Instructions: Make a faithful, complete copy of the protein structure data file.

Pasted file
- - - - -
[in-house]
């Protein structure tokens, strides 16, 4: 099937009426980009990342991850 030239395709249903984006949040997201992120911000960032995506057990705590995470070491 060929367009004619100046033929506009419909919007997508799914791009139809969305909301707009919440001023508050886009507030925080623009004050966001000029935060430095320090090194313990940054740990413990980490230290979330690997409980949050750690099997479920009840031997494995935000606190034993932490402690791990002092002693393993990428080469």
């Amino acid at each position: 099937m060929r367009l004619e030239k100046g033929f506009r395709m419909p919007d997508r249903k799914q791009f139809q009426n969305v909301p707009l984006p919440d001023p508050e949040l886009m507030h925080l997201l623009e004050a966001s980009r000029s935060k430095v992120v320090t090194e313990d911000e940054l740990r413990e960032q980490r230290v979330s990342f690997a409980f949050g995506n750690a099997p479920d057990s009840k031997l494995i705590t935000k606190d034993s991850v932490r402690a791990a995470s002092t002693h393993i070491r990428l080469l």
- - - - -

[in-house]
């Protein structure tokens, strides 16, 4: 099937009426980009990342991850 030239395709249903984006949040997201992120911000960032995506057990705590995470070491 060929367009004619100046033929506009419909919007997508799914791009139809969305909301707009919440001023508050886009507030925080623009004050966001000029935060430095320090090194313990940054740990413990980490230290979330690997409980949050750690099997479920009840031997494995935000606190034993932490402690791990002092002693393993990428080469």
């Amino acid at each position: 099937m060929r367009l004619e030239k100046g033929f506009r395709m419909p919007d997508r249903k799914q791009f139809q009426n969305v909301p707009l984006p919440d001023p508050e949040l886009m507030h925080l997201l623009e004050a966001s980009r000029s935060k430095v992120v320090t090194e313990d911000e940054l740990r413990e960032q980490r230290v979330s990342f690997a409980f949050g995506n750690a099997p479920d057990s009840k031997l494995i705590t935000k606190d034993s991850v932490r402690a791990a995470s002092t002693h393993i070491r990428l080469l």